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Although most parents say they are trying to improve their parenting skills, few look to the Bible or church for guidance, a new study shows.
A majority of parents (60 percent) heavily rely on their own experiences growing up for parenting guidance but only one-fifth say they receive a lot of guidance from sacred text such as the Bible or Koran, the latest study by LifeWay Research found. Even fewer parents (15 percent) look to church as a source of guidance for parenting.
The vast majority (96 percent) agree they consistently try to be better parents but more than 6 in 10 completely ignore parenting seminars and over half don't care for books by religious parenting experts, according to the study.
"Parents claim they are trying hard to be better parents but they are not welcoming outside guidance or advice," said Scott McConnell, associate director of LifeWay Research, the research arm of LifeWay Christian Resources of the Southern Baptist Convention.
"The only source of advice that a majority of parents use a lot is their own experience. It’s as if parents are collectively reverting to a popular toddler saying, ‘I will do it myself!'" said McConnell, co-author of a new book called The Parent Adventure.
The study also found that few (14 percent) say they are familiar with biblical teaching on parenting. Among Christian parents, those with evangelical beliefs are more familiar than Protestant parents on the Bible's parenting advice, 52 to 27 percent. Only 7 percent of Catholic parents are very familiar on what the Holy Book says about parenting.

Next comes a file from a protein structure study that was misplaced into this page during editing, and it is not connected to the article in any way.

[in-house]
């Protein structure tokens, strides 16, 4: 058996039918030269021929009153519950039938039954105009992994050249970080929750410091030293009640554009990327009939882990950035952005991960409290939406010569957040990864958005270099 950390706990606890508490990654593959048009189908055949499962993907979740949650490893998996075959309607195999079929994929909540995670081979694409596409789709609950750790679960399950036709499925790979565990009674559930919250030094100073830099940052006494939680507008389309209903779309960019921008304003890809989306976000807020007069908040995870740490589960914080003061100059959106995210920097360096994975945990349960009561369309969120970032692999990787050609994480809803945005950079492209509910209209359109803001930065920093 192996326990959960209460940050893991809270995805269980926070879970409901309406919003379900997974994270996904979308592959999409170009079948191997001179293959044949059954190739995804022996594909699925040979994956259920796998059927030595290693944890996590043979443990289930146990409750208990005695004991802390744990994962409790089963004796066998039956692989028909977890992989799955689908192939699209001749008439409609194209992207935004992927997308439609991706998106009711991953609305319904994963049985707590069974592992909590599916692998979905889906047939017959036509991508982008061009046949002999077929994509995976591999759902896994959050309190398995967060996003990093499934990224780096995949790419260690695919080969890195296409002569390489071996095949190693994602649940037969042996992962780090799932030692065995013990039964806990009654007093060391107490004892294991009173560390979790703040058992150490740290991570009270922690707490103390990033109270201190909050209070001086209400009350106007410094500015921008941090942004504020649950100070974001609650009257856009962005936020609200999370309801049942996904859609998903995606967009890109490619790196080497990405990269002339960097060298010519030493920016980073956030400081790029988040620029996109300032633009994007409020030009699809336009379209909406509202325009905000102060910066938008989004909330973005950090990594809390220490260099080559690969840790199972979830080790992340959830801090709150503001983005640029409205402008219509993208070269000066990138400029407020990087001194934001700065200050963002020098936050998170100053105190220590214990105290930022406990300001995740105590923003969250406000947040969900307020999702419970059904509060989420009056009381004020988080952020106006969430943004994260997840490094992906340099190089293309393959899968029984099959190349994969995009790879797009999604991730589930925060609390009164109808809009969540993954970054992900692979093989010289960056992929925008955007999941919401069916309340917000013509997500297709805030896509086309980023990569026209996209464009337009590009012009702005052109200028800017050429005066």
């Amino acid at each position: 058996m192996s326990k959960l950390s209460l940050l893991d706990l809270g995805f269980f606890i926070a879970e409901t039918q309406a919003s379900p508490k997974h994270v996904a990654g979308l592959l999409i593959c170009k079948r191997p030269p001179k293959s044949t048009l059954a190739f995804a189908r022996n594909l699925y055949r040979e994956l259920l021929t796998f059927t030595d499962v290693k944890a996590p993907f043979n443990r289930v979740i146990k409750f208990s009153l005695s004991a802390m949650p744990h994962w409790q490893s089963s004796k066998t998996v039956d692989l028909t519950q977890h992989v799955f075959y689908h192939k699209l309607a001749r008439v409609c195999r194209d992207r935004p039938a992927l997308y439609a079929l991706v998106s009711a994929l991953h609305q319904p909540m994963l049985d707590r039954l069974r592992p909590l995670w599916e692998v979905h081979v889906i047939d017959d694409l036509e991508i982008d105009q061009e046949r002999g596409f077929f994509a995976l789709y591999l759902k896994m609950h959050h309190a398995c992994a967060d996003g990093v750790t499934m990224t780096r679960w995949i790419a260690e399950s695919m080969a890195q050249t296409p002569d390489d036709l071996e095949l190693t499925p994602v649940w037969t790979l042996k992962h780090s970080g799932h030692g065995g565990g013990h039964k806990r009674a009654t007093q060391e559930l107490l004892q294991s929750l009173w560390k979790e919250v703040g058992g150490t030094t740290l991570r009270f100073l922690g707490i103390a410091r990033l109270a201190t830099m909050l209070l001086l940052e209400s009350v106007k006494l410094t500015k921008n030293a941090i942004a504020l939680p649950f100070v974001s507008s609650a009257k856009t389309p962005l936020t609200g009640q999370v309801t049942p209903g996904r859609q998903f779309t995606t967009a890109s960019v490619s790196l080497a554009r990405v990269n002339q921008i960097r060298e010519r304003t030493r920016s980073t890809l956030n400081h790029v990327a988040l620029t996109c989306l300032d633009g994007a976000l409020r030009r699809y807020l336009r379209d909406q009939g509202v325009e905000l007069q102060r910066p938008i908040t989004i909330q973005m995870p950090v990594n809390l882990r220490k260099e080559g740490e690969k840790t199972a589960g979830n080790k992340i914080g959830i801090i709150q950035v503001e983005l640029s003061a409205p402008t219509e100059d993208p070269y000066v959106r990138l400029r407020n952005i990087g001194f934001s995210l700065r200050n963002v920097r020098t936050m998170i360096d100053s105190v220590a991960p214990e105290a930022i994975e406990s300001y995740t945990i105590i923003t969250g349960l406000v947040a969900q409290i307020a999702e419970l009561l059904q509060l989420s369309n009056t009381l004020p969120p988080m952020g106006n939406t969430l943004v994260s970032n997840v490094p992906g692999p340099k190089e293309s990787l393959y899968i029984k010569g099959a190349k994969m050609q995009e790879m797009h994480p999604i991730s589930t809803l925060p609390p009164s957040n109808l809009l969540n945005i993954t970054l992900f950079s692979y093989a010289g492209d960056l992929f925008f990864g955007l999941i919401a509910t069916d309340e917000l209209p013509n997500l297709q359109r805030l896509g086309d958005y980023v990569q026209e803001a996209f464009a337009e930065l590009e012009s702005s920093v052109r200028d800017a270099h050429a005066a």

"Christians are routinely neglecting biblical guidance and encouragement in their parenting today, relying instead on their own personal experience," McConnell commented.
When it comes to the home environment, around 7 in 10 parents describe it as supporting, positive, encouraging and active. However, an estimated 6 in 10 do not find their home environment peaceful, nearly 5 in 10 do not describe it as relaxed, and around 4 in 10 do not say it is joyful.
They study also showed that although parents spend time with their families on a daily basis, many do not engage in spiritual activities.
A modest majority of parents (57 percent) usually eat dinner together with their families everyday and 45 percent indicate they watch television together each day.
Prayer is a more common family activity than religious study, with 53 percent of parents indicating they pray together at least once monthly compared to 31 percent saying they hold religious devotionals or studies together at least monthly.
Over 80 percent of parents say they have an excellent family life but 30 percent rate their family's spiritual life as only fair or poor.
Overall, 92 percent of parents say they need encouragement but not many receive it from the Bible or church, the study showed.
Approximately 38 percent of parents who attend religious worship services weekly say they do not receive any encouragement from reading the Bible and 24 percent report not being encouraged from church.
Among Christian parents, Catholics (85 percent) are more likely than Protestants (43 percent) to not find encouragement in the Bible. Catholic parents (71 percent) are also more likely than Protestant parents (39 percent) to say church is not a source of encouragement.
Lifeway Research findings are based on a national survey conducted among 1,200 parents with children under 18 at home.